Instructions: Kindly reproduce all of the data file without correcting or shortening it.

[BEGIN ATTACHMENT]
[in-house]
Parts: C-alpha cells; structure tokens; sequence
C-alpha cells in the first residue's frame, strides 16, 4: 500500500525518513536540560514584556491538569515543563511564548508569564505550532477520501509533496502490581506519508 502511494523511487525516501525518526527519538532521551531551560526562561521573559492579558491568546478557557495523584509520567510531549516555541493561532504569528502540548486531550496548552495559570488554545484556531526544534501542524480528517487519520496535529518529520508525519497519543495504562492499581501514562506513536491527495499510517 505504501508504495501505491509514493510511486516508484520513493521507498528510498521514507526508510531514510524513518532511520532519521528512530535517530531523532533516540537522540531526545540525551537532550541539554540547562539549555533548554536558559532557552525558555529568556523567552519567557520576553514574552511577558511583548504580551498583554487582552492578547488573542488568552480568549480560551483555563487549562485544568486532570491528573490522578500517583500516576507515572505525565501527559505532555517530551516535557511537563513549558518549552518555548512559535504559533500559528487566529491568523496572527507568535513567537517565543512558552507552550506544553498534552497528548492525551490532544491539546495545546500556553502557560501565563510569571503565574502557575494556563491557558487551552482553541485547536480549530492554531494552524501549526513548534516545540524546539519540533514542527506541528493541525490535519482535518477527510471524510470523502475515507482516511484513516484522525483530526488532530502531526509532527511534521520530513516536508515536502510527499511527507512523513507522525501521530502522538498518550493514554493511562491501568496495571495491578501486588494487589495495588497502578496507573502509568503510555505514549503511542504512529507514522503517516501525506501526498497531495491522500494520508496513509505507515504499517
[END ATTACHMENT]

[in-house]
Parts: C-alpha cells; structure tokens; sequence
C-alpha cells in the first residue's frame, strides 16, 4: 500500500525518513536540560514584556491538569515543563511564548508569564505550532477520501509533496502490581506519508 502511494523511487525516501525518526527519538532521551531551560526562561521573559492579558491568546478557557495523584509520567510531549516555541493561532504569528502540548486531550496548552495559570488554545484556531526544534501542524480528517487519520496535529518529520508525519497519543495504562492499581501514562506513536491527495499510517 505504501508504495501505491509514493510511486516508484520513493521507498528510498521514507526508510531514510524513518532511520532519521528512530535517530531523532533516540537522540531526545540525551537532550541539554540547562539549555533548554536558559532557552525558555529568556523567552519567557520576553514574552511577558511583548504580551498583554487582552492578547488573542488568552480568549480560551483555563487549562485544568486532570491528573490522578500517583500516576507515572505525565501527559505532555517530551516535557511537563513549558518549552518555548512559535504559533500559528487566529491568523496572527507568535513567537517565543512558552507552550506544553498534552497528548492525551490532544491539546495545546500556553502557560501565563510569571503565574502557575494556563491557558487551552482553541485547536480549530492554531494552524501549526513548534516545540524546539519540533514542527506541528493541525490535519482535518477527510471524510470523502475515507482516511484513516484522525483530526488532530502531526509532527511534521520530513516536508515536502510527499511527507512523513507522525501521530502522538498518550493514554493511562491501568496495571495491578501486588494487589495495588497502578496507573502509568503510555505514549503511542504512529507514522503517516501525506501526498497531495491522500494520508496513509505507515504499517